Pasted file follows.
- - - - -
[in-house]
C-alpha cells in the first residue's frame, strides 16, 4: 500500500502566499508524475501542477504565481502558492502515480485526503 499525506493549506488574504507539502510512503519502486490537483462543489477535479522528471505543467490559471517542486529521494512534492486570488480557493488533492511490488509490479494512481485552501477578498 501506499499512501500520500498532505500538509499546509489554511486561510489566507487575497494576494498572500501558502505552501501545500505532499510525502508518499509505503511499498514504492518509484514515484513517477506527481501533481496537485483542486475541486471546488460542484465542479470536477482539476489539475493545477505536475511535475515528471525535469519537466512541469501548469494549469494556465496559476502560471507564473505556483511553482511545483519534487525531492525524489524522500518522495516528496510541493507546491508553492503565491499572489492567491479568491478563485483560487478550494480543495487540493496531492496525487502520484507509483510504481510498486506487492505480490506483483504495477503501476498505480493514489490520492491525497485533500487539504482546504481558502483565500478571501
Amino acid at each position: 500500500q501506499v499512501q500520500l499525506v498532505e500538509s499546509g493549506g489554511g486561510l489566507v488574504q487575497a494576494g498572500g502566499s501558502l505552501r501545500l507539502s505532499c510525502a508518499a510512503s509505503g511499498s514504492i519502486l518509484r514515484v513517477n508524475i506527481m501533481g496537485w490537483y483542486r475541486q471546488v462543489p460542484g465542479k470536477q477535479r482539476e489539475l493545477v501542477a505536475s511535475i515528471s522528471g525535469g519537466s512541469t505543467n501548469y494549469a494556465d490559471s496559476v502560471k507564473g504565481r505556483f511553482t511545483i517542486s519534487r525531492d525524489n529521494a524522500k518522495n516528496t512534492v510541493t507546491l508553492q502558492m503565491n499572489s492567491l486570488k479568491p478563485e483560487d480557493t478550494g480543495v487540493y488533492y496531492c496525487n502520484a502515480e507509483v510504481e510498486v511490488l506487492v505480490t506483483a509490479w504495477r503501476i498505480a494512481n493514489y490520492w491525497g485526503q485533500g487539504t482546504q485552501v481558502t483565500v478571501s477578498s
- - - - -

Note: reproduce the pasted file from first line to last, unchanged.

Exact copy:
[in-house]
C-alpha cells in the first residue's frame, strides 16, 4: 500500500502566499508524475501542477504565481502558492502515480485526503 499525506493549506488574504507539502510512503519502486490537483462543489477535479522528471505543467490559471517542486529521494512534492486570488480557493488533492511490488509490479494512481485552501477578498 501506499499512501500520500498532505500538509499546509489554511486561510489566507487575497494576494498572500501558502505552501501545500505532499510525502508518499509505503511499498514504492518509484514515484513517477506527481501533481496537485483542486475541486471546488460542484465542479470536477482539476489539475493545477505536475511535475515528471525535469519537466512541469501548469494549469494556465496559476502560471507564473505556483511553482511545483519534487525531492525524489524522500518522495516528496510541493507546491508553492503565491499572489492567491479568491478563485483560487478550494480543495487540493496531492496525487502520484507509483510504481510498486506487492505480490506483483504495477503501476498505480493514489490520492491525497485533500487539504482546504481558502483565500478571501
Amino acid at each position: 500500500q501506499v499512501q500520500l499525506v498532505e500538509s499546509g493549506g489554511g486561510l489566507v488574504q487575497a494576494g498572500g502566499s501558502l505552501r501545500l507539502s505532499c510525502a508518499a510512503s509505503g511499498s514504492i519502486l518509484r514515484v513517477n508524475i506527481m501533481g496537485w490537483y483542486r475541486q471546488v462543489p460542484g465542479k470536477q477535479r482539476e489539475l493545477v501542477a505536475s511535475i515528471s522528471g525535469g519537466s512541469t505543467n501548469y494549469a494556465d490559471s496559476v502560471k507564473g504565481r505556483f511553482t511545483i517542486s519534487r525531492d525524489n529521494a524522500k518522495n516528496t512534492v510541493t507546491l508553492q502558492m503565491n499572489s492567491l486570488k479568491p478563485e483560487d480557493t478550494g480543495v487540493y488533492y496531492c496525487n502520484a502515480e507509483v510504481e510498486v511490488l506487492v505480490t506483483a509490479w504495477r503501476i498505480a494512481n493514489y490520492w491525497g485526503q485533500g487539504t482546504q485552501v481558502t483565500v478571501s477578498s